1933 Gibson L-00 Flattop Guitar

Going camping? Bring your L-00! These guitars are iconic, coveted, and supremely cool. They make exceedingly-nice fingerpickers but also really belt it out under a flatpick, which makes them an enjoyable "all-around" instrument. Besides -- aesthetically? -- that tight-waisted, curvy look is the business. Tone is punctuated, balanced, and snappy with just enough bottom/lower-mids warmth to float a voice over. It's also quite loud.

This guitar was brought in by the son (a local in town) of the original owner and it was in a bit of a state. While the only crack on the guitar is a tiny little hairline at the bass edge of the rosette, this came in with a sharp belly around the bridge, a definite need for a neck reset, and a replacement, oversize bridge. My work rectified all that -- I gave it a neck reset, new bridge, some belly-correction efforts, a fret level/dress, new bridge pins, a new saddle, and a good setup. It's now playing perfectly (3/32" EA and 1/16" DGBE at the 12th fret) and good to go.

Please excuse the reflections on the lower bout. Those are clouds and trees.

The "small sunburst" finish on these early-30s Gibsons is always a classy look and sets the firestripe pickguard off "just-so." The finish itself shows plenty of weather-check, a good amount of pickwear on the upper bout, and very minor dings/scuffs here and there, but is for the most part in excellent shape considering the way most 30s Gibs look.

This L-00 is of the most usual type, with solid mahogany back, sides, and neck and a spruce top with x-bracing. It's a lightweight guitar but not as featherweight as a Kel Kroydon.

The nut is ebony and 1 3/4" in width. The board has a 12" radius, the original smallish frets, and a medium V-shaped profile (though softer/smaller than the Kalamazoo-branded Gibson products). It's pure 30s Gibson in feel and easily playable.

One tuner ferrule is a replacement (though period).

The board (with pearl dots) is Brazilian rosewood.

I've strung this with a set of straight-up 12s at 54w, 42w, 32w, 24w, 16, 12.

The only crack on the guitar is a tiny hairline (glued-up) that you can see to the upper-bass side of the soundhole rosette.

My replacement bridge seems to be a NOS late-50s Gibson bridge (probably Brazilian -- looks just like other ones I've had through from 57/58) and differs from the original types mostly in the two pearl dots and a drop-in saddle slot. The latter is nice for a player as action can be adjusted easily on-the-fly.

As you can see, it's a good, tall bone saddle. The pins are new, too, and ebony.

When I removed the old (oversize, really crappy) replacement bridge, the top surface around this bridge was obviously a little mucked-up. To make matters worse, it seems like epoxy was used as the adhesive. I was fortunate enough to get rid of the stuff during repairs and also fortunate enough to have some of the original finish remaining under the wings of the sloppy old replacement unit.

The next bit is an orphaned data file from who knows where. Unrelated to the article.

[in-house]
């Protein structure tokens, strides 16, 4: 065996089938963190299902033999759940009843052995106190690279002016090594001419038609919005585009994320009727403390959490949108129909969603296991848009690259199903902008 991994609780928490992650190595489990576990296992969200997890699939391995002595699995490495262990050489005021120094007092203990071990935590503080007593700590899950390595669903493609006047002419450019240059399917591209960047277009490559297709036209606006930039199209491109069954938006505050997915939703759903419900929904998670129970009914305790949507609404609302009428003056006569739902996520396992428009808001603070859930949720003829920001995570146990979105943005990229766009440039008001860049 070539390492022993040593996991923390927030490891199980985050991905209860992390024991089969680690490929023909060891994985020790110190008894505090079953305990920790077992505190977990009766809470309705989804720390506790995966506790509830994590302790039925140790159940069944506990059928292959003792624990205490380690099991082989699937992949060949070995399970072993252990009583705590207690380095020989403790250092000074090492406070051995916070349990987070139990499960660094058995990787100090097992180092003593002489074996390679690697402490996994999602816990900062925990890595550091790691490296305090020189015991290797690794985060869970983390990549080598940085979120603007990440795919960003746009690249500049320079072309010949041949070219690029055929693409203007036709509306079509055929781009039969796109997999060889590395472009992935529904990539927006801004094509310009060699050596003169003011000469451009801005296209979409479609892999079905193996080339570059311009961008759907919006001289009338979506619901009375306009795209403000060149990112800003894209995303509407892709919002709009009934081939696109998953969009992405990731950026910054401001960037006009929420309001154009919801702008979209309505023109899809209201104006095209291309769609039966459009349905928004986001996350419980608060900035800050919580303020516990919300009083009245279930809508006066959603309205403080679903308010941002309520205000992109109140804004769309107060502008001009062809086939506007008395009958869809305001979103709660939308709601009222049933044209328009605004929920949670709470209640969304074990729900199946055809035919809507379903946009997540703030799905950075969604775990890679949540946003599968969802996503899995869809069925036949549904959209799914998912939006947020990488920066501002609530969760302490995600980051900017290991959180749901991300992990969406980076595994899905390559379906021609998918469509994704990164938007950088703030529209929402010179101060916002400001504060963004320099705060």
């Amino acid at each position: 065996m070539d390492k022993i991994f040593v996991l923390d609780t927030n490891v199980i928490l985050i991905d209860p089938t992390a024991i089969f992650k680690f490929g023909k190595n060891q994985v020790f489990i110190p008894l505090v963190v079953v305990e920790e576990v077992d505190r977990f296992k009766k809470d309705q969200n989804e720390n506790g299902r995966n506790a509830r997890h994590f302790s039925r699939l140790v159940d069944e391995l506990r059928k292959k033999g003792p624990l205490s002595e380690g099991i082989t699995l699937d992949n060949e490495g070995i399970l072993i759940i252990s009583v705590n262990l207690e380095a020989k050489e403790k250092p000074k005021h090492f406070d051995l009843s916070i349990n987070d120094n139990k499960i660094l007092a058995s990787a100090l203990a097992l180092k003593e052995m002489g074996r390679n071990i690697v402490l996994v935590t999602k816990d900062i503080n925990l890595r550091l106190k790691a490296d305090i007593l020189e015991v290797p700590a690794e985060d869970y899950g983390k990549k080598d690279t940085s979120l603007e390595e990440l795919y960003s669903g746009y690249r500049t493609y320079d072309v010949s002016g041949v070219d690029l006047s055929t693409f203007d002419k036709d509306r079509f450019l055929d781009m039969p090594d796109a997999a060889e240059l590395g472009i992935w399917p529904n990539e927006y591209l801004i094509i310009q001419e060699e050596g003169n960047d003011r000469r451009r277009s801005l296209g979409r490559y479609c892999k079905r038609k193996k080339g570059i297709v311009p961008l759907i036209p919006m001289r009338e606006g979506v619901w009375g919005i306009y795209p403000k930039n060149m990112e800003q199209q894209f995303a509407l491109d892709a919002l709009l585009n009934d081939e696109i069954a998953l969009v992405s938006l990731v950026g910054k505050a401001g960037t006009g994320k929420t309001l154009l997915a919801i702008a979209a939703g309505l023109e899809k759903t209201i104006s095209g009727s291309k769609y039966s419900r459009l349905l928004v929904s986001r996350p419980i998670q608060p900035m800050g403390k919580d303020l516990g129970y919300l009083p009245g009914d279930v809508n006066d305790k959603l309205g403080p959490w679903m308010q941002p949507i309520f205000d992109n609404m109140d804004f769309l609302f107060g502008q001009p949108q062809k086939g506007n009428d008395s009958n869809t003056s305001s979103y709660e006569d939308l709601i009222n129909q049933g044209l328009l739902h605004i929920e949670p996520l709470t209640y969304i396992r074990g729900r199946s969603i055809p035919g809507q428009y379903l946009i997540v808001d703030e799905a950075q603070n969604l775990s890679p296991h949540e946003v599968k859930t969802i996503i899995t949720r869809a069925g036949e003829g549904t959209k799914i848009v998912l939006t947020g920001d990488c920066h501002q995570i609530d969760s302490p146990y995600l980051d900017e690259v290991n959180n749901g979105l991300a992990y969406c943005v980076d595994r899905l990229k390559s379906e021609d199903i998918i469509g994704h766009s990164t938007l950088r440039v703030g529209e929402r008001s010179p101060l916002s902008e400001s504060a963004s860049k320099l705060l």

So, to clean up around the top on this new bridge I just color-corrected and then sealed the area to give it the look of an old repair. It's turned-out a lot better than I'd hoped-for. I didn't want to over-do it and refinish the area and this was a good solution.

In addition to the replacement bridge, I also added a (cedar, soundboard-material) bridge plate cap as part of my efforts to reduce a pretty unsightly bulge/belly around the middle of the bridge area. I like using soundboard material (spruce or cedar) to do this job as it's lightweight but strong/flexible and so doesn't rob tone the same way additional rosewood or maple would. Now that the bridge and top work is done, the top has a "regular Gibson belly" that's more domed than deformed -- and it's nice and stable.

Yes, we can admit it -- it's a sexy guitar.

The mahogany on the back is that usual "Gibson wine" color. No, that's not blush in the finish, here -- it's a cloud in the sky.

The original tuners function but they're far from ideal. I have StewMac repro tuners on order that will belong to the instrument if the next owner wants to swap them out.

There's a ding/bump right on the back near the heel and the stress lining in the finish at the heel would seem to suggest cracks but there are none. When I took the neck off I didn't see anything, either. It's peculiar.

I did find, however, that the neck had previously been "reset" -- though not particularly well.

The FON stamped inside seems to indicate 1933.

The original chip case comes with the guitar as well as an instruction book and a box for...

...Gibson Mona-Steel strings! Nice. They're labeled for mandolin, however.


kjm05 said…
great job! looks and sounds beautiful. will this be for sale?
Jake Wildwood said…
Yup, I'll be listing it later today.